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Baseball should lead the return to normal

With Wimbledon canceling its tournament this year scheduled for July, the odds that major American sports are unable to play their seasons are becoming greater. Tennis is a non-contact sport with two to four participants separated by 78 feet from baseline to baseline. The PGA has stopped holding tournaments. Golf is another non-contact sport played outdoors where social distancing is easily accomplished. Given those examples, how do you restart the NBA or NHL seasons? The financial consequences could prove extraordinary. The NBA and its players’ association have been in negotiations for the past two weeks as to how owners would claw back 25% of this year’s salary for every player in the league.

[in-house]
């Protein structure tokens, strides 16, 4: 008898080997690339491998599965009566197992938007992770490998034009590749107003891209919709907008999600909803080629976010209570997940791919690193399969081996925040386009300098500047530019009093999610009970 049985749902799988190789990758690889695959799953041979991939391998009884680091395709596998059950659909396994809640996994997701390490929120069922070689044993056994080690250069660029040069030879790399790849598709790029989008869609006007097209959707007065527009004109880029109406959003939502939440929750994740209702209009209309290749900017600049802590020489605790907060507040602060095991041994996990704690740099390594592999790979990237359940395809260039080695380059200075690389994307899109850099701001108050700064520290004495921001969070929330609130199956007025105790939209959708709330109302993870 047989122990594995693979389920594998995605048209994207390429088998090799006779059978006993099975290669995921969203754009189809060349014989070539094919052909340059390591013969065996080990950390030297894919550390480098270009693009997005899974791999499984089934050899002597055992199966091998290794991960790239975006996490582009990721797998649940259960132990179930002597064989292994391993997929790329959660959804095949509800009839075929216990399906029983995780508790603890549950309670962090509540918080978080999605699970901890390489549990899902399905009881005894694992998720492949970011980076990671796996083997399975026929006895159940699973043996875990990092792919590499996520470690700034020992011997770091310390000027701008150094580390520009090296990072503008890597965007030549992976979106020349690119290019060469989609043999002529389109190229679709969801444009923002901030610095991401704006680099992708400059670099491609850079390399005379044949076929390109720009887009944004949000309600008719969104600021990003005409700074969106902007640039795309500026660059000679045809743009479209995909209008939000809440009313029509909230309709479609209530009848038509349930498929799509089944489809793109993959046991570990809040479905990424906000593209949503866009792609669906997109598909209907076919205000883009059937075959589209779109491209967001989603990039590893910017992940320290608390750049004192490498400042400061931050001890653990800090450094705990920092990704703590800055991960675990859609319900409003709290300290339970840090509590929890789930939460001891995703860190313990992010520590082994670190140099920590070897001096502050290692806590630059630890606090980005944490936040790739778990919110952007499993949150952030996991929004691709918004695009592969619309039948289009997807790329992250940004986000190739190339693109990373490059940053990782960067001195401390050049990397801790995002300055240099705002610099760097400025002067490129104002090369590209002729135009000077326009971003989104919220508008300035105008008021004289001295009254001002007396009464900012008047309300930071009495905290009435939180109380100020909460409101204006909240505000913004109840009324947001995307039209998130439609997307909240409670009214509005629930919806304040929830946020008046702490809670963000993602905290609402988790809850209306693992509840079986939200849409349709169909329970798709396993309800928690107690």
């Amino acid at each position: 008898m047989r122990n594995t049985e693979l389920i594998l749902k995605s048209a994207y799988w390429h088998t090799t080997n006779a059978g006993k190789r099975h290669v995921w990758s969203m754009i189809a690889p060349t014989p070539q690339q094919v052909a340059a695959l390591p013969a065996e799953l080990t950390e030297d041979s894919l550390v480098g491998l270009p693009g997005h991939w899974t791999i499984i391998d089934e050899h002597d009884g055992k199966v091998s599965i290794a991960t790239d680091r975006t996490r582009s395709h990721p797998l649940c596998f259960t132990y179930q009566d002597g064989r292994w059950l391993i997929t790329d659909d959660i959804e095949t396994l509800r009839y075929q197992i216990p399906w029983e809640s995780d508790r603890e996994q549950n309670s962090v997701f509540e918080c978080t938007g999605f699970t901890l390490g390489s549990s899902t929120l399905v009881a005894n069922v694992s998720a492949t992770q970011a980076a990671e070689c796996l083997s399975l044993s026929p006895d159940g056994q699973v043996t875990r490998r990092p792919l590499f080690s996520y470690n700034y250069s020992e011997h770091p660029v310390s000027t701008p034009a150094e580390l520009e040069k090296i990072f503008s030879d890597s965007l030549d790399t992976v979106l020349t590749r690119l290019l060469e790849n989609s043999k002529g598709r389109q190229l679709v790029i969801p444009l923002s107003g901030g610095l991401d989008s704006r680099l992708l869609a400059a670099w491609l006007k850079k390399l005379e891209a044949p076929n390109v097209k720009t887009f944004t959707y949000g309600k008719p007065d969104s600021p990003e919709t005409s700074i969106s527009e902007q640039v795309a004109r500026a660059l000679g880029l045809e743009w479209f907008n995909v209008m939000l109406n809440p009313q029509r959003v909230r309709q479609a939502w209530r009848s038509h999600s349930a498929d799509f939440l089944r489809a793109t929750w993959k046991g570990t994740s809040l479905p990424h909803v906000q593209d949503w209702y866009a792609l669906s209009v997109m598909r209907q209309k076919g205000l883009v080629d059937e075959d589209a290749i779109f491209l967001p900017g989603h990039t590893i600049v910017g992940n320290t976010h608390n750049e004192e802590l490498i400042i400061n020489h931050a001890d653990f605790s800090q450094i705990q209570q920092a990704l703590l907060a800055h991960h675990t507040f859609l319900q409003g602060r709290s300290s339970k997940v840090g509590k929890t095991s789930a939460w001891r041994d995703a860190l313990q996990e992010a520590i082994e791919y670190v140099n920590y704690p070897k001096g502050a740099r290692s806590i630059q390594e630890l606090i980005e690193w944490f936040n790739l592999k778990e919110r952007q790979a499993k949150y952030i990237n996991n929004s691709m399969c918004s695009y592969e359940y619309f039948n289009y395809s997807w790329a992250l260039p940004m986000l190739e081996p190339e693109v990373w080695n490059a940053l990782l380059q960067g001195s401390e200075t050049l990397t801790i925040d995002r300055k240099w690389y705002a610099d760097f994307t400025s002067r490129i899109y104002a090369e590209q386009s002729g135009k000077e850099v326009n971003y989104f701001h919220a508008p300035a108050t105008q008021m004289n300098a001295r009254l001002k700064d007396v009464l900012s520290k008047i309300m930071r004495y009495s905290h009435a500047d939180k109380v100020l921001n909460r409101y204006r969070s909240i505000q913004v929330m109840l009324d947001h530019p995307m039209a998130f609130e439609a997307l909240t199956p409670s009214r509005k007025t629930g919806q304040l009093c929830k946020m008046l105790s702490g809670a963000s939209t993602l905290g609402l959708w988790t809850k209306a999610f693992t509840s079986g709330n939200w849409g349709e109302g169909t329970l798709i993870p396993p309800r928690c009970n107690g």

Every sports organization seems petrified of being the first one to say that life needs to return to normal, or something like it at least. Baseball has said it wants to implement a schedule featuring a second spring training in May and Opening Day beginning in June, but the pressure to stay closed is immense. 

Sports have always been a way to escape from a dark news cycle. President Franklin Roosevelt green-lit baseball during World War II, saying, “If 300 teams use 5,000 or 6,000 players [major and minor leagues], these players are a definite recreational asset to at least 20,000,000 of their fellow citizens – and that in my judgment is totally worthwhile.” 

If baseball could navigate a period where every good and material was strictly rationed, where its most prominent stars were not on the diamond but instead enlisted in the war effort, then it can find a way to unite the country now. A country that has pitted people against each other for toilet paper, doctors against the elderly for protective masks, and neighbors against children down the street trying to play a game of soccer needs something to rally around. There is no better option than an institution whose image is Americana itself, like Mom’s apple pie, to provide that.


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